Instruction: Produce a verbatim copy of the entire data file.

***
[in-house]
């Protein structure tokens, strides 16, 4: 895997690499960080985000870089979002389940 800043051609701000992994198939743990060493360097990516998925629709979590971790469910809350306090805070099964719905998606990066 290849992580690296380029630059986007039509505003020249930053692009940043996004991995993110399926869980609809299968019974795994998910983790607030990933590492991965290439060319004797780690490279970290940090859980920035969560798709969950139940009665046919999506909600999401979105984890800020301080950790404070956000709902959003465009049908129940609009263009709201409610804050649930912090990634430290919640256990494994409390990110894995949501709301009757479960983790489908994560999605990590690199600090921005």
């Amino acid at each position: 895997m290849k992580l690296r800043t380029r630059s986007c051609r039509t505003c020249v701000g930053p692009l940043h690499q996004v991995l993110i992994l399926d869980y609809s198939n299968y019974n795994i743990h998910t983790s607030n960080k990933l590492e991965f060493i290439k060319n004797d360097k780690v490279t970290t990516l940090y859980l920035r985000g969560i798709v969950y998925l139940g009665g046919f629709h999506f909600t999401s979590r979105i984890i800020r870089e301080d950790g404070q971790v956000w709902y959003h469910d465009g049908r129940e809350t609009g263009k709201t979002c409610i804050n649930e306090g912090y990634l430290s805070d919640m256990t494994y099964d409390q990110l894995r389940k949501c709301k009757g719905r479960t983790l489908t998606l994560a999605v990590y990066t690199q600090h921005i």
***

[in-house]
């Protein structure tokens, strides 16, 4: 895997690499960080985000870089979002389940 800043051609701000992994198939743990060493360097990516998925629709979590971790469910809350306090805070099964719905998606990066 290849992580690296380029630059986007039509505003020249930053692009940043996004991995993110399926869980609809299968019974795994998910983790607030990933590492991965290439060319004797780690490279970290940090859980920035969560798709969950139940009665046919999506909600999401979105984890800020301080950790404070956000709902959003465009049908129940609009263009709201409610804050649930912090990634430290919640256990494994409390990110894995949501709301009757479960983790489908994560999605990590690199600090921005």
């Amino acid at each position: 895997m290849k992580l690296r800043t380029r630059s986007c051609r039509t505003c020249v701000g930053p692009l940043h690499q996004v991995l993110i992994l399926d869980y609809s198939n299968y019974n795994i743990h998910t983790s607030n960080k990933l590492e991965f060493i290439k060319n004797d360097k780690v490279t970290t990516l940090y859980l920035r985000g969560i798709v969950y998925l139940g009665g046919f629709h999506f909600t999401s979590r979105i984890i800020r870089e301080d950790g404070q971790v956000w709902y959003h469910d465009g049908r129940e809350t609009g263009k709201t979002c409610i804050n649930e306090g912090y990634l430290s805070d919640m256990t494994y099964d409390q990110l894995r389940k949501c709301k009757g719905r479960t983790l489908t998606l994560a999605v990590y990066t690199q600090h921005i």